|US4114819 *||Sep 13, 1976||Sep 19, 1978||Mitsubishi Jukogyo Kabushiki Kaisha||Apparatus for supporting a bobbin holder shaft in a high speed winder|
|US4204648 *||Jan 8, 1979||May 27, 1980||Nitto Boseki Co., Ltd.||Strand cutting device for continuous glass fiber winding apparatus|
|US4210293 *||May 10, 1979||Jul 1, 1980||Saint-Gobain Industries||Strand transfer|
|US4545542 *||Jun 25, 1984||Oct 8, 1985||At&T Technologies, Inc.||Lightguide fiber spool changeover technique|
|US4553706 *||Jun 25, 1984||Nov 19, 1985||At&T Technologies, Inc.||Lightguide fiber spool changeover technique|
|US4693429 *||Nov 14, 1985||Sep 15, 1987||Vetrotex Saint Gobain||Device and process for simultaneously winding several separate fibers on a rotating support|
|US4867385 *||Mar 30, 1988||Sep 19, 1989||Barmag, Ag||Method and apparatus for threading an advancing yarn onto a winding bobbin tube|
|US5102060 *||Jul 23, 1990||Apr 7, 1992||Maschinenfabrik Rieter Ag||Thread winding machine with swingable thread change mechanism|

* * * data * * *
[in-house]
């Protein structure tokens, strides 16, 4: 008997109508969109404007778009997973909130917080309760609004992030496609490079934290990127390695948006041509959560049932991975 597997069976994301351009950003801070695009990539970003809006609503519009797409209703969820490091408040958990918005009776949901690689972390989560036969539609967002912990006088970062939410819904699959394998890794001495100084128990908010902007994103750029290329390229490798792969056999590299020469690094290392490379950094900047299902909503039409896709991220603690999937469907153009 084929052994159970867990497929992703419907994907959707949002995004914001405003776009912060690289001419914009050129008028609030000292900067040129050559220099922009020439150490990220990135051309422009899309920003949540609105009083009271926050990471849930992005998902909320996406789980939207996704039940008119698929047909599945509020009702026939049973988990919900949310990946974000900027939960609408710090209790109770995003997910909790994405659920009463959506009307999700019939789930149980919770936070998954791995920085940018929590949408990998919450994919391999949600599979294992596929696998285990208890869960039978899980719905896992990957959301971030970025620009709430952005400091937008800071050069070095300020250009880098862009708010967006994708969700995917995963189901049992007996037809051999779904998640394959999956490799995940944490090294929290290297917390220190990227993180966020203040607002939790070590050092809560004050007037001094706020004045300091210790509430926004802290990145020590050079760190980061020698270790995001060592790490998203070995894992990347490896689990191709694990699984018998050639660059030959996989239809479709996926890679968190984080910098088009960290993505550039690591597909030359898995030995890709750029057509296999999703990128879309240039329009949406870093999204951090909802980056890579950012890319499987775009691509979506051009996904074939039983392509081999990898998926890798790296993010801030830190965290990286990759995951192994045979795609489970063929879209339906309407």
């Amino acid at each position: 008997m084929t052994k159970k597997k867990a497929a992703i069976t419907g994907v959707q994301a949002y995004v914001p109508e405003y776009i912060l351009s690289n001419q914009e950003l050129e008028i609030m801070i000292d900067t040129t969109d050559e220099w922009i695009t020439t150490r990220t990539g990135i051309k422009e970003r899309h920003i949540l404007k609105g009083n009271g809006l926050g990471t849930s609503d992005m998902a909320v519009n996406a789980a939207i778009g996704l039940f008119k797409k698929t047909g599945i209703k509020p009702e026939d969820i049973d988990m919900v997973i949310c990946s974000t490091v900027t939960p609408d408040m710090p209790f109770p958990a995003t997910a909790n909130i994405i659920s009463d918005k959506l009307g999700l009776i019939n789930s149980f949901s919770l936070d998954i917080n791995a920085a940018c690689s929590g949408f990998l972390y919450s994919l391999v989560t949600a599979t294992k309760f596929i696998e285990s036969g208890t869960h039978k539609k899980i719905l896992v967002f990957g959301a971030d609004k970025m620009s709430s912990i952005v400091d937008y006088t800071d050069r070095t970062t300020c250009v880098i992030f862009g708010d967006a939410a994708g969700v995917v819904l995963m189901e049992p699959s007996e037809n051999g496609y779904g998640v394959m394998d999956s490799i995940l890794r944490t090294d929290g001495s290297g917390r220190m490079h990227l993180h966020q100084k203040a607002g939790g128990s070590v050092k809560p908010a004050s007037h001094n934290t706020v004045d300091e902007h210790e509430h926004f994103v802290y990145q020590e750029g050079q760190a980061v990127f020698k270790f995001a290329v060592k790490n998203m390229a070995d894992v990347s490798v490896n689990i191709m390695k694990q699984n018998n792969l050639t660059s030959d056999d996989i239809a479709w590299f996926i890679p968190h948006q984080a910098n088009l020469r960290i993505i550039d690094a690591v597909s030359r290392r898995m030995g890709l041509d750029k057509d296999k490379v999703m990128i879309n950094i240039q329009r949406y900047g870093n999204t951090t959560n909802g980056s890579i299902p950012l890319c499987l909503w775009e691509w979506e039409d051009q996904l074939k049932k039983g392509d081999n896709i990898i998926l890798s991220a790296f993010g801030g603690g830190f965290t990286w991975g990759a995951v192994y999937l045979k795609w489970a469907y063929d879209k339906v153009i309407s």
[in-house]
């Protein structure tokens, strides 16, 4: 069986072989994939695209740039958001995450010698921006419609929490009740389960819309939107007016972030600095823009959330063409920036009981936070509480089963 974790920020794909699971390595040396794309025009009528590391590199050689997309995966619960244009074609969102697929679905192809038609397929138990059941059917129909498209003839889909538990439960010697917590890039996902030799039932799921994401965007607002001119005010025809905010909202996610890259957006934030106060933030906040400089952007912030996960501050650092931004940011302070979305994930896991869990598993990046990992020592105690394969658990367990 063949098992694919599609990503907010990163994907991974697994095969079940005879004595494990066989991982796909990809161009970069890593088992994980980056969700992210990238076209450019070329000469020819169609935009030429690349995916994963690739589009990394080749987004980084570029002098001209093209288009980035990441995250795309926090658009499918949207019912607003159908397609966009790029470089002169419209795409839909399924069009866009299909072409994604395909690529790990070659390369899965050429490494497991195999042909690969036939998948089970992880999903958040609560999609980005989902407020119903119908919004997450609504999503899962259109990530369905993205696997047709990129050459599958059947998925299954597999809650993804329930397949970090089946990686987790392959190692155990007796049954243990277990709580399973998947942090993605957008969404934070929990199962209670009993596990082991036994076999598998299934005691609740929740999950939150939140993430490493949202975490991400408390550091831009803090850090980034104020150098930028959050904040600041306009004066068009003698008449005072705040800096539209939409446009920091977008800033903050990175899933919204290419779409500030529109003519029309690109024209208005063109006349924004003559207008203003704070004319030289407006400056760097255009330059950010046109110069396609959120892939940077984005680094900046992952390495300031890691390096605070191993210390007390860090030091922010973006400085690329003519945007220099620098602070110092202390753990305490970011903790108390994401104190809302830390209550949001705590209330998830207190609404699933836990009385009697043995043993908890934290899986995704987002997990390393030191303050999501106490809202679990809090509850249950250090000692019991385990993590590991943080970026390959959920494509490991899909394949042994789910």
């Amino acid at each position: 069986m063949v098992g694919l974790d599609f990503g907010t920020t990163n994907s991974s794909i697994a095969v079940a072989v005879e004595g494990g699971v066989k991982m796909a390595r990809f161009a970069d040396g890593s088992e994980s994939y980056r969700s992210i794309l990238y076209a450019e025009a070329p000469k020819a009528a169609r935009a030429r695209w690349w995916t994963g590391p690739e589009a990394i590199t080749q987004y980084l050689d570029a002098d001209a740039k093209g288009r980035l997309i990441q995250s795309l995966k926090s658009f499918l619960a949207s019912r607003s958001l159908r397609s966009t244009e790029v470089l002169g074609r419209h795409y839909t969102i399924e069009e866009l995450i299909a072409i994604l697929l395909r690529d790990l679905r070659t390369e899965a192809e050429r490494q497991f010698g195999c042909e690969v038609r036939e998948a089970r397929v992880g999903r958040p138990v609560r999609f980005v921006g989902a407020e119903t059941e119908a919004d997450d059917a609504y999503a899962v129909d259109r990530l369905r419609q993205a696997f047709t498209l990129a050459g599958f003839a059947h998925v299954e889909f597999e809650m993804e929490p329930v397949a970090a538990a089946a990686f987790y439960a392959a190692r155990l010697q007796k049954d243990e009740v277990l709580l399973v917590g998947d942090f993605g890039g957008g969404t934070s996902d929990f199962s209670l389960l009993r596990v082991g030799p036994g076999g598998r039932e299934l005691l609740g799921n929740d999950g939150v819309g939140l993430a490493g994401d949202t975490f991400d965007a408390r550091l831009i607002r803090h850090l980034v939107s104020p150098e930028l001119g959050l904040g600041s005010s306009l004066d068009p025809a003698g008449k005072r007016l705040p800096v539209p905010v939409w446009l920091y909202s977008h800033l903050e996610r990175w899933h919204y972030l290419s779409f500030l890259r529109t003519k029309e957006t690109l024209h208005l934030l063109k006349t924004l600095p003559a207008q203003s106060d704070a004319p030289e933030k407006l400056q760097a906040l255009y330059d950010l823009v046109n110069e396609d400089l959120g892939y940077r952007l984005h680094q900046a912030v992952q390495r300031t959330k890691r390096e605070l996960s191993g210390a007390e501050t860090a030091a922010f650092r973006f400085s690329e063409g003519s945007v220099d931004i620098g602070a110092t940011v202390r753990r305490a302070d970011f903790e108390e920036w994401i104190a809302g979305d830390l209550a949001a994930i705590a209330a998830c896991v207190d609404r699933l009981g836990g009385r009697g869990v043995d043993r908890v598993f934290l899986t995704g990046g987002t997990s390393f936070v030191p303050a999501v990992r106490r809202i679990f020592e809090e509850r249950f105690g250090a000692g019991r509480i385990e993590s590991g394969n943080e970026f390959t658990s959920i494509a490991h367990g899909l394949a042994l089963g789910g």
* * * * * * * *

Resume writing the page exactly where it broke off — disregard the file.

|US5690150 *||Jul 16, 1996||Nov 25, 1997||Owens-Corning Fiberglas Technology, Inc.||Woven fabric made with a yarn having periodic flat spots|
|US5731084 *||Jul 16, 1996||Mar 24, 1998||Owens-Corning Fiberglas Technology, Inc.||Zero twist yarn having periodic flat spots|
|US5756149 *||Jul 16, 1996||May 26, 1998||Owens-Corning Fiberglas Technology, Inc.||Method and apparatus for lubricating continuous fiber strand winding apparatus|
|US5806775 *||Jul 16, 1996||Sep 15, 1998||Owens-Corning Fiberglas Technology, Inc.||Self-supporting yarn package|
|US5839678 *||Jul 16, 1996||Nov 24, 1998||Owens-Corning Fiberglas Technology, Inc.||Method of controlling flat spots in a zero twist yarn|
|US5853133 *||Jul 16, 1996||Dec 29, 1998||Owens Corning Fiberglas Technology, Inc.||Apparatus for producing square edged forming packages from a continuous fiber forming process|
|US6019140 *||Jul 16, 1996||Feb 1, 2000||Advanced Glassfiber Yarns, Llc||Method of weaving a yarn having periodic flat spots on an air jet loom|
|US6027680 *||Dec 30, 1997||Feb 22, 2000||Owens Corning Fiberglas Technology, Inc.||Method and apparatus for the in-line impregnation of fibers with a non-aqueous chemical treatment|